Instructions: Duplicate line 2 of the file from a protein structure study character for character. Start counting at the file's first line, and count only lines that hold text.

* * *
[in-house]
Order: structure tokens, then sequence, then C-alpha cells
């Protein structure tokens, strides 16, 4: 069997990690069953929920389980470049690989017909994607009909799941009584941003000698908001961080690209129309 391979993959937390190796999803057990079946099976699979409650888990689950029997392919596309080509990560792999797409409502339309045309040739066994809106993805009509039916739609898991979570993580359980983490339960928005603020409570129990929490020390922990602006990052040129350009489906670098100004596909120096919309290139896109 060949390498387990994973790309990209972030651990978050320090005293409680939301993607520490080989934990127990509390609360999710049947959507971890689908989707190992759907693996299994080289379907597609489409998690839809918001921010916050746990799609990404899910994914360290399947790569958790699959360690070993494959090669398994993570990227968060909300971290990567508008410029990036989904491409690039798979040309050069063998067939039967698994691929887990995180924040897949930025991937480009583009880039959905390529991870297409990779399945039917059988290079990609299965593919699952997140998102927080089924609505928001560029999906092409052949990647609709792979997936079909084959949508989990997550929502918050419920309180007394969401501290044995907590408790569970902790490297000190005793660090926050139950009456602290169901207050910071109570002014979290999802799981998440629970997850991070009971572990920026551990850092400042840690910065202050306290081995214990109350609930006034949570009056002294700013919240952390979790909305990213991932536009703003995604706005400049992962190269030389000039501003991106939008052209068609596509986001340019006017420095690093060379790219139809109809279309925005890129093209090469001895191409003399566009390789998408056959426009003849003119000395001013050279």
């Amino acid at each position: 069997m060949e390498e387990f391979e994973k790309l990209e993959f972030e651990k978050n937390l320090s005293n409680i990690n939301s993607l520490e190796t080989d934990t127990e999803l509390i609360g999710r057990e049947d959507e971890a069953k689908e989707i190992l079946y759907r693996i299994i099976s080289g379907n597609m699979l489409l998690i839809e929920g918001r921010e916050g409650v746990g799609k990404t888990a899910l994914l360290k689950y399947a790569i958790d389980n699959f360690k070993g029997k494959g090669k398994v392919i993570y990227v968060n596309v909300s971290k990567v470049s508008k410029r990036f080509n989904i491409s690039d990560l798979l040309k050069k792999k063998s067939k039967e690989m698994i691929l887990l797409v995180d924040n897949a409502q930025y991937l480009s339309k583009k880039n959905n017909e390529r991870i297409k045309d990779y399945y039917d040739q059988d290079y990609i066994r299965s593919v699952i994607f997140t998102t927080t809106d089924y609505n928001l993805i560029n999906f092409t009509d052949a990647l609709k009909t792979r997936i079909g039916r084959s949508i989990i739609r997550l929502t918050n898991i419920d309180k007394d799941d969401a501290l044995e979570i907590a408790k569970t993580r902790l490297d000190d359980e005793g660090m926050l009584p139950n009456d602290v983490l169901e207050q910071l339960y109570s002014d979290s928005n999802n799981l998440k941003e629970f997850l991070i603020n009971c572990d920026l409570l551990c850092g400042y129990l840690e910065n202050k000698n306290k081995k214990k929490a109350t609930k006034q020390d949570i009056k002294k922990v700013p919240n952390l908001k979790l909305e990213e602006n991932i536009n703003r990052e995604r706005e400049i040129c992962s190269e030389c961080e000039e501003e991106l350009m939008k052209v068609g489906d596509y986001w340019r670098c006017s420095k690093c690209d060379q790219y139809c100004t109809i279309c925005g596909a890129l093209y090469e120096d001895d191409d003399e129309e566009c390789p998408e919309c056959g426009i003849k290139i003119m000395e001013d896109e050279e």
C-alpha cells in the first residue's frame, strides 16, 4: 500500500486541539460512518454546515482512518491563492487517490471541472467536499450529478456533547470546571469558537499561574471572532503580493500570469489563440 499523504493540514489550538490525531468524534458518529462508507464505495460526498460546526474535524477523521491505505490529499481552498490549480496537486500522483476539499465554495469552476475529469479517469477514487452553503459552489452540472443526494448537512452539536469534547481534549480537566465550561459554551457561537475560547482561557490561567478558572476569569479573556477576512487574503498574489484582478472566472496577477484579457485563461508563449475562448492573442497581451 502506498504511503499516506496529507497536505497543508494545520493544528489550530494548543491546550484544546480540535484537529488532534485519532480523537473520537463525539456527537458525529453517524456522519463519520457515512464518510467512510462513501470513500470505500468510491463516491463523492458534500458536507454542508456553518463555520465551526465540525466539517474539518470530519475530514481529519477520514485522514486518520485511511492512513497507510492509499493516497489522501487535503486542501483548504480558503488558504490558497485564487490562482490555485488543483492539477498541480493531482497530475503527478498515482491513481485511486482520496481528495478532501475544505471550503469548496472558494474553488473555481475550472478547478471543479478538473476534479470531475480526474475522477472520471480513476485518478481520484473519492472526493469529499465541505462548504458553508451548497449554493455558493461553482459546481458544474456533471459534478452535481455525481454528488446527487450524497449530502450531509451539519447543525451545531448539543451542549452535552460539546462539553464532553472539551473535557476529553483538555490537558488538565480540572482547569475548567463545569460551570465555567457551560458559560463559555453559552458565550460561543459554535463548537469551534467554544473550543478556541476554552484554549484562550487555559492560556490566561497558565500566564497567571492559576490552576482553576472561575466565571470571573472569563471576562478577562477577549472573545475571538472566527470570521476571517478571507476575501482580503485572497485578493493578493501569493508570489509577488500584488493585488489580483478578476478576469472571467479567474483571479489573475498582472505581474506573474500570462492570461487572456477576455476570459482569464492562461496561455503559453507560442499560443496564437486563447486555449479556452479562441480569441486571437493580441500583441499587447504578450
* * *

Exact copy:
Order: structure tokens, then sequence, then C-alpha cells